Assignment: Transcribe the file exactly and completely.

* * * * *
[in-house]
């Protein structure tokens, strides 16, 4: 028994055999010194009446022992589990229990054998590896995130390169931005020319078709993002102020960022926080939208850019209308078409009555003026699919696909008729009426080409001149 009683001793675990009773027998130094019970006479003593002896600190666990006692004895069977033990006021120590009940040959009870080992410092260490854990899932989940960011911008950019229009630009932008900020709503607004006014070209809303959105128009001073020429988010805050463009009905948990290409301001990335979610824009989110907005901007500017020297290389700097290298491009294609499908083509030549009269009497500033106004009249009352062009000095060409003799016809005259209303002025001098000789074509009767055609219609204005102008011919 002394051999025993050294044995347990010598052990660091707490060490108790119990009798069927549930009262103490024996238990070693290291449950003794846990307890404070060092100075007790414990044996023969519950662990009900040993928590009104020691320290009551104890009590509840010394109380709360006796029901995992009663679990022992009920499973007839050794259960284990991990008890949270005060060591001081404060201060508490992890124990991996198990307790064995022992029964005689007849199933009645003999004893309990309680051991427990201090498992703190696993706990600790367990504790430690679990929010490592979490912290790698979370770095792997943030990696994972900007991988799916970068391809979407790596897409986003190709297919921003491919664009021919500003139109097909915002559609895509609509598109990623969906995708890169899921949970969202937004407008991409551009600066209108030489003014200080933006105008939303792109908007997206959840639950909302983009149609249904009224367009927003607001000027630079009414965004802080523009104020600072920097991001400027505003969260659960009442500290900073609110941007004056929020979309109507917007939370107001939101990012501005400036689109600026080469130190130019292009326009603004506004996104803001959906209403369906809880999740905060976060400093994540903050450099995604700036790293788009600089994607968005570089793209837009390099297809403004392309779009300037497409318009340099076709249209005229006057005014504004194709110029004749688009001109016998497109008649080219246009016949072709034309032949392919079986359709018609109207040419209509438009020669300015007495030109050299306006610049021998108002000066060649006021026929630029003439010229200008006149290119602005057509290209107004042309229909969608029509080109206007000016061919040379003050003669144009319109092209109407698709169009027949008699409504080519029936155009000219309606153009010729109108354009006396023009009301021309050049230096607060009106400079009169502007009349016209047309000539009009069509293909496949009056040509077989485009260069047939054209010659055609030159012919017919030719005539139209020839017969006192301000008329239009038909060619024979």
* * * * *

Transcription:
[in-house]
């Protein structure tokens, strides 16, 4: 028994055999010194009446022992589990229990054998590896995130390169931005020319078709993002102020960022926080939208850019209308078409009555003026699919696909008729009426080409001149 009683001793675990009773027998130094019970006479003593002896600190666990006692004895069977033990006021120590009940040959009870080992410092260490854990899932989940960011911008950019229009630009932008900020709503607004006014070209809303959105128009001073020429988010805050463009009905948990290409301001990335979610824009989110907005901007500017020297290389700097290298491009294609499908083509030549009269009497500033106004009249009352062009000095060409003799016809005259209303002025001098000789074509009767055609219609204005102008011919 002394051999025993050294044995347990010598052990660091707490060490108790119990009798069927549930009262103490024996238990070693290291449950003794846990307890404070060092100075007790414990044996023969519950662990009900040993928590009104020691320290009551104890009590509840010394109380709360006796029901995992009663679990022992009920499973007839050794259960284990991990008890949270005060060591001081404060201060508490992890124990991996198990307790064995022992029964005689007849199933009645003999004893309990309680051991427990201090498992703190696993706990600790367990504790430690679990929010490592979490912290790698979370770095792997943030990696994972900007991988799916970068391809979407790596897409986003190709297919921003491919664009021919500003139109097909915002559609895509609509598109990623969906995708890169899921949970969202937004407008991409551009600066209108030489003014200080933006105008939303792109908007997206959840639950909302983009149609249904009224367009927003607001000027630079009414965004802080523009104020600072920097991001400027505003969260659960009442500290900073609110941007004056929020979309109507917007939370107001939101990012501005400036689109600026080469130190130019292009326009603004506004996104803001959906209403369906809880999740905060976060400093994540903050450099995604700036790293788009600089994607968005570089793209837009390099297809403004392309779009300037497409318009340099076709249209005229006057005014504004194709110029004749688009001109016998497109008649080219246009016949072709034309032949392919079986359709018609109207040419209509438009020669300015007495030109050299306006610049021998108002000066060649006021026929630029003439010229200008006149290119602005057509290209107004042309229909969608029509080109206007000016061919040379003050003669144009319109092209109407698709169009027949008699409504080519029936155009000219309606153009010729109108354009006396023009009301021309050049230096607060009106400079009169502007009349016209047309000539009009069509293909496949009056040509077989485009260069047939054209010659055609030159012919017919030719005539139209020839017969006192301000008329239009038909060619024979």